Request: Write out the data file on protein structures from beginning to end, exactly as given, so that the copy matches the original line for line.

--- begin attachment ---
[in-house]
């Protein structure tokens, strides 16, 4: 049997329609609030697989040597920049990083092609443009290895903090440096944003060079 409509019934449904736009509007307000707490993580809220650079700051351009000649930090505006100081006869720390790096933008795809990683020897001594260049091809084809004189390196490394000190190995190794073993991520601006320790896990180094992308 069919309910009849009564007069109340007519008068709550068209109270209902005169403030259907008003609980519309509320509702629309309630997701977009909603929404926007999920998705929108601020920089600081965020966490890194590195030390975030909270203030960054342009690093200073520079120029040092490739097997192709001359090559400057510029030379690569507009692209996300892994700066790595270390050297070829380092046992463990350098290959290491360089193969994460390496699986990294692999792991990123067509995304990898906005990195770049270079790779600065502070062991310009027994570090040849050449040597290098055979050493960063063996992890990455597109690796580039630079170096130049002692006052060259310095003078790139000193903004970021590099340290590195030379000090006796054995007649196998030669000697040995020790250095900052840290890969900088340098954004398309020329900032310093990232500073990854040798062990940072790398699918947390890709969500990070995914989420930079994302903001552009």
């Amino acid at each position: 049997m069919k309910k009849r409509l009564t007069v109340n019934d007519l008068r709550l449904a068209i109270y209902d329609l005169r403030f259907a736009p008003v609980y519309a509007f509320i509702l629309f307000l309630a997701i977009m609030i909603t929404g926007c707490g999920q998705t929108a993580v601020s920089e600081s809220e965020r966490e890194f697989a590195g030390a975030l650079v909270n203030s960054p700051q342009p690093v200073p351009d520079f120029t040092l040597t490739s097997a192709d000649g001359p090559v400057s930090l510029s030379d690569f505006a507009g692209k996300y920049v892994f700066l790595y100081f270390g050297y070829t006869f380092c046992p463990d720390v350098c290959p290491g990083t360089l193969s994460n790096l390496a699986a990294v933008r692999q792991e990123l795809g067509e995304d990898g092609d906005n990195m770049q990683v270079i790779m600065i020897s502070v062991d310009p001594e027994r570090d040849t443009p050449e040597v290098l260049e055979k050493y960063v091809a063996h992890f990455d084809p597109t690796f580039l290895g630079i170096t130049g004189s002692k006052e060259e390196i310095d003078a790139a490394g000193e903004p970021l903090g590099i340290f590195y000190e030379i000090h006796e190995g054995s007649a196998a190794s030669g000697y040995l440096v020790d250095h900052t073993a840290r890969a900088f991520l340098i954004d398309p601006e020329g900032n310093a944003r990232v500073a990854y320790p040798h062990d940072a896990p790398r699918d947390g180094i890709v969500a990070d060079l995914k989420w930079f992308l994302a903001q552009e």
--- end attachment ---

[in-house]
């Protein structure tokens, strides 16, 4: 049997329609609030697989040597920049990083092609443009290895903090440096944003060079 409509019934449904736009509007307000707490993580809220650079700051351009000649930090505006100081006869720390790096933008795809990683020897001594260049091809084809004189390196490394000190190995190794073993991520601006320790896990180094992308 069919309910009849009564007069109340007519008068709550068209109270209902005169403030259907008003609980519309509320509702629309309630997701977009909603929404926007999920998705929108601020920089600081965020966490890194590195030390975030909270203030960054342009690093200073520079120029040092490739097997192709001359090559400057510029030379690569507009692209996300892994700066790595270390050297070829380092046992463990350098290959290491360089193969994460390496699986990294692999792991990123067509995304990898906005990195770049270079790779600065502070062991310009027994570090040849050449040597290098055979050493960063063996992890990455597109690796580039630079170096130049002692006052060259310095003078790139000193903004970021590099340290590195030379000090006796054995007649196998030669000697040995020790250095900052840290890969900088340098954004398309020329900032310093990232500073990854040798062990940072790398699918947390890709969500990070995914989420930079994302903001552009």
């Amino acid at each position: 049997m069919k309910k009849r409509l009564t007069v109340n019934d007519l008068r709550l449904a068209i109270y209902d329609l005169r403030f259907a736009p008003v609980y519309a509007f509320i509702l629309f307000l309630a997701i977009m609030i909603t929404g926007c707490g999920q998705t929108a993580v601020s920089e600081s809220e965020r966490e890194f697989a590195g030390a975030l650079v909270n203030s960054p700051q342009p690093v200073p351009d520079f120029t040092l040597t490739s097997a192709d000649g001359p090559v400057s930090l510029s030379d690569f505006a507009g692209k996300y920049v892994f700066l790595y100081f270390g050297y070829t006869f380092c046992p463990d720390v350098c290959p290491g990083t360089l193969s994460n790096l390496a699986a990294v933008r692999q792991e990123l795809g067509e995304d990898g092609d906005n990195m770049q990683v270079i790779m600065i020897s502070v062991d310009p001594e027994r570090d040849t443009p050449e040597v290098l260049e055979k050493y960063v091809a063996h992890f990455d084809p597109t690796f580039l290895g630079i170096t130049g004189s002692k006052e060259e390196i310095d003078a790139a490394g000193e903004p970021l903090g590099i340290f590195y000190e030379i000090h006796e190995g054995s007649a196998a190794s030669g000697y040995l440096v020790d250095h900052t073993a840290r890969a900088f991520l340098i954004d398309p601006e020329g900032n310093a944003r990232v500073a990854y320790p040798h062990d940072a896990p790398r699918d947390g180094i890709v969500a990070d060079l995914k989420w930079f992308l994302a903001q552009e």